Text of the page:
The parser takes the stream of symbols generated by the lexer and converts them into an AST. The AST is much more useful because it contains information about how the program is structured rather than just being a big list. For example Number(1), Plus(), Number (1) becomes Equation(Value(1), Add, Value(1)). With the AST the program should have the same understanding of the input as the programmer who wrote it.

For this I went with pom. It is a fairly simple example of a parser combinator library. The main thing that drew me here was that there were no macros and everything could be adjusted.

extern crate pom;

use pom::parser::*;
use crate::lexer::Token;
use self::pom::Error;
use crate::math_engine::{Math, MathOp};

pub fn parse(tokens: &Vec<Token>) -> Result<Math, Error> {
let parser = equation() - end();

fn value<'a>() -> Parser<'a, Token, Math> {
Parser::new(move |input: &[Token], start: usize| {
if let Some(s) = input.get(start) {
if let Token::Number(x) = *s {
Ok((Math::Value(x), start + 1))
} else {
Err(Error::Mismatch {
message: format!("expect: Number, found: {}", s),
position: start,
} else {

fn binary<'a>(t: Token, o: MathOp) -> Parser<'a, Token, Math>{
let expr = value() - sym(t) + equation();
expr.convert(move |vt| Ok(Math::Equation(Box::from(vt.0), o, Box::from(vt.1))) as Result<Math, Error>)

fn equation<'a>() -> Parser<'a, Token, Math> {
call(||binary(Token::Plus, MathOp::Add))
| call(||binary(Token::Minus, MathOp::Sub))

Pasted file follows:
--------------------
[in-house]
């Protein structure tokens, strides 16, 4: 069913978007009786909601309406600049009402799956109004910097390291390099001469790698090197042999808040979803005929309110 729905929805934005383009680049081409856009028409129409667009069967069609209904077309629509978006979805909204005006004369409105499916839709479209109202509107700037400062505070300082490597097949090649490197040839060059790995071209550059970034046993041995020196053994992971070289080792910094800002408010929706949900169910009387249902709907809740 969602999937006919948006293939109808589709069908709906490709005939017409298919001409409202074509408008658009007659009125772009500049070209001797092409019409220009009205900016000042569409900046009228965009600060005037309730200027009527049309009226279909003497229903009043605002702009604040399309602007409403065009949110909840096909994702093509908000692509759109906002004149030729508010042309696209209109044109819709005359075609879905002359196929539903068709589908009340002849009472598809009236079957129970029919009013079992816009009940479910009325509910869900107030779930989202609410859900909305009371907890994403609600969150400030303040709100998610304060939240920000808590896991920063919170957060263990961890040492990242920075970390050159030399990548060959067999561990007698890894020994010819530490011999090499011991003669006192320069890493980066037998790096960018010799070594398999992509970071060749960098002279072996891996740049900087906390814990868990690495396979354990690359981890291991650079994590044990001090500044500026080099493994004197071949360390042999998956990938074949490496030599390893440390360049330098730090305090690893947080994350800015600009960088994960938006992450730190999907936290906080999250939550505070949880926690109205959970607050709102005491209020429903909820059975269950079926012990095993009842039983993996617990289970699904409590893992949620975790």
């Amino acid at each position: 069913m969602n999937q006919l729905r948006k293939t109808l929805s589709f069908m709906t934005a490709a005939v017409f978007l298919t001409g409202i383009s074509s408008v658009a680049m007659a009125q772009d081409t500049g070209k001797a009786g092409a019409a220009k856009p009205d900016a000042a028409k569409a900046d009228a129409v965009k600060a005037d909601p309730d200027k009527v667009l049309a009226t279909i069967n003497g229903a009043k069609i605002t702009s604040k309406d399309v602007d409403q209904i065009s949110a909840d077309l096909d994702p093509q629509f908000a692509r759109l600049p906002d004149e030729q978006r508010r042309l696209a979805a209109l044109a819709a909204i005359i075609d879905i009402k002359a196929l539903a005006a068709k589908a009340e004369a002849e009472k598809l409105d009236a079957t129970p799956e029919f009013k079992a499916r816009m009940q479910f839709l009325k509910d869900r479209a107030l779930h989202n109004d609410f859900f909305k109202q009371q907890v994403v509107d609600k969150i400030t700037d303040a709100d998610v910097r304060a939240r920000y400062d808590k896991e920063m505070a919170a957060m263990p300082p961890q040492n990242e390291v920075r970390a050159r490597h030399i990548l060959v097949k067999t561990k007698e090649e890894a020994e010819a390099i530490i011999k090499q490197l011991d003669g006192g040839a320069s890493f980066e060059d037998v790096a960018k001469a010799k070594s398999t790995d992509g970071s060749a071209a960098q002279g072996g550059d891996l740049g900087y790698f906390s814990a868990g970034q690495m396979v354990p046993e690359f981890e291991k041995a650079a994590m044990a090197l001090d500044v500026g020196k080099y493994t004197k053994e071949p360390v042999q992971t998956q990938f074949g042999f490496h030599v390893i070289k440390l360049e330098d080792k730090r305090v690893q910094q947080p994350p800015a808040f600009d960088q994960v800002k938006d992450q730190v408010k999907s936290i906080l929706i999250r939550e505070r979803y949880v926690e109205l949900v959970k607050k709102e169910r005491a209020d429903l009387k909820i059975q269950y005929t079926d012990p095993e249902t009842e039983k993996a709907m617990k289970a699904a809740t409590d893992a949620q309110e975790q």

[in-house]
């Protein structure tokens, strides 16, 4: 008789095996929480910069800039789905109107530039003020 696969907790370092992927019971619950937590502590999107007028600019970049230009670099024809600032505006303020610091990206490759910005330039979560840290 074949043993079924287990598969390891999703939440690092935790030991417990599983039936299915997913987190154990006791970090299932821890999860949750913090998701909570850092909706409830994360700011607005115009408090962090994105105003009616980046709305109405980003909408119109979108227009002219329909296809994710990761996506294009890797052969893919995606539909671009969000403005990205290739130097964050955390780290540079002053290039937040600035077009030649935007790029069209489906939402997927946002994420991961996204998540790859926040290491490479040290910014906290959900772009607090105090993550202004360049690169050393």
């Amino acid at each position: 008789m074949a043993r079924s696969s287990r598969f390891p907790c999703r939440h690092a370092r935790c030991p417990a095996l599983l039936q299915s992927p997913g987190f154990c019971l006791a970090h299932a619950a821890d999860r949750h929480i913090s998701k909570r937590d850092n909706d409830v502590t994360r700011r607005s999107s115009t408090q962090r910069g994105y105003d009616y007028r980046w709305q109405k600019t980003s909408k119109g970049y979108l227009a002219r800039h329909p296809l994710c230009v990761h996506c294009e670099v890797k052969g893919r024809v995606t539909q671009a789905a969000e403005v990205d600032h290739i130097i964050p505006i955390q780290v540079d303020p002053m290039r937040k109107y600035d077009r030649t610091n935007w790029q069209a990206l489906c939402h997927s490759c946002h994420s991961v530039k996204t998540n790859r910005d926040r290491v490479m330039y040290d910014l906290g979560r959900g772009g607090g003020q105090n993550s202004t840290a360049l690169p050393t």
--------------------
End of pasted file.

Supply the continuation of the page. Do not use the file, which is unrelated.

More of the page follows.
| call(||binary(Token::Multiply, MathOp::Mul))
| call(||binary(Token::Divide, MathOp::Div))
| value()

At the moment I am not fully satisfied with pom. The library seems to have been built with the goal of parsing text rather than symbols. From what I saw there was no way to extend the error messages and reference different spans that came from logos. I would also prefer not to use overloaded operators for the combining stages. I get that its clean when you understand all of the symbols but their implementation is not intuitive. Functions with good names and comments would be better. Ill probably replace this library in future versions.


The core of the program was very simple. One module that runs all of the math calculations. It simply looks at the AST and converts it into simple commands to run. It recurses down the tree and executes what it can. Eventually it will return a number that can be displayed.

pub enum Math {
Equation(Box<Math>, MathOp, Box<Math>)

#[derive(Debug, Copy, Clone)]
pub enum MathOp {

pub fn exec(math: &Math) -> f64 {
match math {
Math::Value(n) => *n,
Math::Equation(a,t,b) => {
match t {
MathOp::Add => exec(a) + exec(b),
MathOp::Sub => exec(a) - exec(b),
MathOp::Mul => exec(a) * exec(b),
MathOp::Div => exec(a) / exec(b),

The main program just puts all of the pieces together. There is a loop that grabs input. That input goes to the lexer to be converted into symbols. The symbols go to the parser to become equations. The finally the math engine runs the equations and prints out the results. Those steps repeat until the program is closed.

mod lexer;
mod parser;
mod math_engine;

use std::io::stdin;
use crate::lexer::lex;
use crate::parser::parse;
use crate::math_engine::exec;

fn main() {
let mut buffer = String::new();
while stdin().read_line(&mut buffer).is_ok() {
let tokens = lex(&buffer);
let res = parse(&tokens);
match res {
Ok(math) => println!("{}", exec(&math)),
Err(e) => eprintln!("error: {:?}", e)

Thoughts For The Future

Overall, I think that this was a good first start. I really liked working with the logos library. I think it did a great job of building a lexer and made it easy to understand what I needed. The pom library was a good start but I will probably look for something better later. It just does not align with my mental model of how the AST should work. Maybe I just need to build a wrapper around it or something.

Next time I want to dive deeper into the parsing side of things, so it will be a good time to experiment there.